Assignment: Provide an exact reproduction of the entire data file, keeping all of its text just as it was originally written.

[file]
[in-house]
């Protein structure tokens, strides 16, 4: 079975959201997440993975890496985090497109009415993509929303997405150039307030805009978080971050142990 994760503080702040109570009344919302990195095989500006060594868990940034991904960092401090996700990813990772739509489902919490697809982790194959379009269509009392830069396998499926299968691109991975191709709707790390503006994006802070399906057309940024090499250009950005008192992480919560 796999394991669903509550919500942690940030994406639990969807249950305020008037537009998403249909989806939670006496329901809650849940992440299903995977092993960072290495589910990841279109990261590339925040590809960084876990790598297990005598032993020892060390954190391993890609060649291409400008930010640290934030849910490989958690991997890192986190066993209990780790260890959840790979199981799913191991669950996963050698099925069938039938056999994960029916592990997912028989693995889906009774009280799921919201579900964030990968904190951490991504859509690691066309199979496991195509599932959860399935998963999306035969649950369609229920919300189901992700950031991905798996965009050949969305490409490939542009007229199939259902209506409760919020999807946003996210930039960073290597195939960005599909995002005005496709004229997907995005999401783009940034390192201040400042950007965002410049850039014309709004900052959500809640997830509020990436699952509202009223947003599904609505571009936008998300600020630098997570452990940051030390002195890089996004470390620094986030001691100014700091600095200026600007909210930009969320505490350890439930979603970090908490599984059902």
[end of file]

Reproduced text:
[in-house]
């Protein structure tokens, strides 16, 4: 079975959201997440993975890496985090497109009415993509929303997405150039307030805009978080971050142990 994760503080702040109570009344919302990195095989500006060594868990940034991904960092401090996700990813990772739509489902919490697809982790194959379009269509009392830069396998499926299968691109991975191709709707790390503006994006802070399906057309940024090499250009950005008192992480919560 796999394991669903509550919500942690940030994406639990969807249950305020008037537009998403249909989806939670006496329901809650849940992440299903995977092993960072290495589910990841279109990261590339925040590809960084876990790598297990005598032993020892060390954190391993890609060649291409400008930010640290934030849910490989958690991997890192986190066993209990780790260890959840790979199981799913191991669950996963050698099925069938039938056999994960029916592990997912028989693995889906009774009280799921919201579900964030990968904190951490991504859509690691066309199979496991195509599932959860399935998963999306035969649950369609229920919300189901992700950031991905798996965009050949969305490409490939542009007229199939259902209506409760919020999807946003996210930039960073290597195939960005599909995002005005496709004229997907995005999401783009940034390192201040400042950007965002410049850039014309709004900052959500809640997830509020990436699952509202009223947003599904609505571009936008998300600020630098997570452990940051030390002195890089996004470390620094986030001691100014700091600095200026600007909210930009969320505490350890439930979603970090908490599984059902």